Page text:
Today’s youth are blessed with an endless source of information at their fingertips. So when it comes to your finances, make Google your new best friend. Got a question? Type it into that trusty search bar and spend some time reading the results.

Blogs Are Brilliant

There are so many people out there sharing great advice for free via blogs. These range from experienced professionals like myself, to regular people simply sharing their financial journey online in the hopes that others might benefit from their experience. Some good ones to get you started include:

Don’t Forget Your Real Friends

Many people find it hard to talk about money, or feel it is still taboo. But talking about finances is an important way of learning and understanding. Try bringing the topic into conversation with your friends and ask them how they feel about their financial life.

Or imagine what it would be like to be able to ask your friend or colleague how they made their last big purchase decision to buy a car or a house? You could even start up a regular mastermind group where you all get together to discuss money issues and hold each other accountable as you work towards financial targets.

Plugin To Podcasts

Podcasts are another amazing resource, and can be particularly useful for those who find it hard to sit down and read an article. A simple search on iTunes for financial podcasts will bring up dozens of options for you. This article from Inc. has also done some of the searching for you. Pop one on during your commute, while you’re at the gym, walking the dog, or driving to work. There are always ways to find time to listen and learn.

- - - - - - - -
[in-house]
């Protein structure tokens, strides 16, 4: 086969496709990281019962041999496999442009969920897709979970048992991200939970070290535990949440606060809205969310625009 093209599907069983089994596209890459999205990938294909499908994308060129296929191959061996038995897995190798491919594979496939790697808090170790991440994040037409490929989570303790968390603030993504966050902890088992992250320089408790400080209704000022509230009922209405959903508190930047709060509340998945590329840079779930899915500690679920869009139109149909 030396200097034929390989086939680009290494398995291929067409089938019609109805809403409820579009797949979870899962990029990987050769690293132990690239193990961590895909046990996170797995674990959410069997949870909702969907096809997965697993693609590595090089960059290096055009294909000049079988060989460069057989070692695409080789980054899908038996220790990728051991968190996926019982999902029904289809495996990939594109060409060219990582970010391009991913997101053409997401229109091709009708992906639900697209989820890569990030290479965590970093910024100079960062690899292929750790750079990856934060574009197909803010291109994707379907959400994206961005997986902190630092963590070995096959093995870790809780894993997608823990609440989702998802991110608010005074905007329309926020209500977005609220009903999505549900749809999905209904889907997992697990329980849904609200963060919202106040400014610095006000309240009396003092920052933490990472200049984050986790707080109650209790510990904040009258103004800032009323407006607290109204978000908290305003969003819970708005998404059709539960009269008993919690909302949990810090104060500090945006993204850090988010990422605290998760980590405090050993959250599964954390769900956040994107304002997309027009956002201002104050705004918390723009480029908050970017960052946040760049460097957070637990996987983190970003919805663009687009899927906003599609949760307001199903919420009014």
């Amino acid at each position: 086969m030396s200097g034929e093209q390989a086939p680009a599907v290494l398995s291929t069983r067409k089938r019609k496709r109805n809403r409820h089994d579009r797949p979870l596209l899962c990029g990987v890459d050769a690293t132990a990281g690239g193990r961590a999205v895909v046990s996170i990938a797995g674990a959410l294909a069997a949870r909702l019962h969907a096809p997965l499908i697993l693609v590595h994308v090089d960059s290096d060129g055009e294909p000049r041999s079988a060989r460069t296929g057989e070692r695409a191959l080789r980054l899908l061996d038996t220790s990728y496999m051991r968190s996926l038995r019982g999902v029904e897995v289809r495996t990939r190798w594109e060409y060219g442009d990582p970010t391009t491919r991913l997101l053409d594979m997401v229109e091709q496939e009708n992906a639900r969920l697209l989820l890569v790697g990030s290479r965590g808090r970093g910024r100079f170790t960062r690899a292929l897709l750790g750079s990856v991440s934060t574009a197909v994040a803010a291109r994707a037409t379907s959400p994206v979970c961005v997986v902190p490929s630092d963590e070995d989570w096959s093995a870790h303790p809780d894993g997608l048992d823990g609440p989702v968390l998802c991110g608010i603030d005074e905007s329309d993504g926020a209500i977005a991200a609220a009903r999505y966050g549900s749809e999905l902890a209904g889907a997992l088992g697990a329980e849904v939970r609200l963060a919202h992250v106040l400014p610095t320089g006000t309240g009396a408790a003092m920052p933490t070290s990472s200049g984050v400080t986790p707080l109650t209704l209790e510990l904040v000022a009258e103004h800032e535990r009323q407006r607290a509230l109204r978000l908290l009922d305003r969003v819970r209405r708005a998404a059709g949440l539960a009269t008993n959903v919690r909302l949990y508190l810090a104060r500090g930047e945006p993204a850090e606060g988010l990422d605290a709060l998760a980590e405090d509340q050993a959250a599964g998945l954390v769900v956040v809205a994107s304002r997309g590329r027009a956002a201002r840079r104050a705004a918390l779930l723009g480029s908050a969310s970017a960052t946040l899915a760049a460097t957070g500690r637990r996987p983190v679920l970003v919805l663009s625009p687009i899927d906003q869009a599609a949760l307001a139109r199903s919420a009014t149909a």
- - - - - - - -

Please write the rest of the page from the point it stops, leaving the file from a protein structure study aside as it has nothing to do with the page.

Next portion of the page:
Lose Yourself On YouTube

If visuals are more your thing, then YouTube is an endless treasure trove of financial guidance. Most bloggers and podcasters will also post videos, so you can maximise your learning by checking out the various ways they share information, and see which method has the most lasting impact on you. We all absorb information differently, so it’s important to find the right way for you.

Books, Books, Books

As an avid reader who can lose themselves for hours in a good bookstore, there’s nothing better than turning to a trusty old book. Leave an inspirational stack by your bedside so you always have something to dive into at the end of the day. Highlight sections, scribble in the margins, add sticky notes… use these books as tools to help you build towards a life of financial confidence.


It’s important for those of us that do have a good level of financial knowledges make ourselves available to share what we know with the people around us. Talk to your family and friends, and try and break down the barrier that seems to prevent us from openly sharing our stories.

If you’ve achieved a level of financial confidence that you’re willing to share, make people feel safe to come to you if they have doubts or fears or questions they can’t find the answers to. Opening the door to financial freedom may just start with opening ourselves to a good conversation with those eager to learn.

And if you’d like to discuss this topic in more detail, I welcome your questions, and invite you to get in touch.

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Tanya Nichols, CFP®
Tanya Nichols is a fee-based CERTIFIED FINANCIAL PLANNER™ professional located in Duluth, MN and serving clients across the country. Align Financial takes a simple but deeply impactful approach to wealth management, connecting your money to your life in a way that feels right to you.

Because Align Financial is independent of Raymond James, the expressed written opinions above are our own and not necessarily reflective of Raymond James’ opinions. Read our full disclosure here.

Certified Financial Planner Board of Standards Inc. owns the certification marks CFP®, CERTIFIED FINANCIAL PLANNER™ and CFP® in the U.S.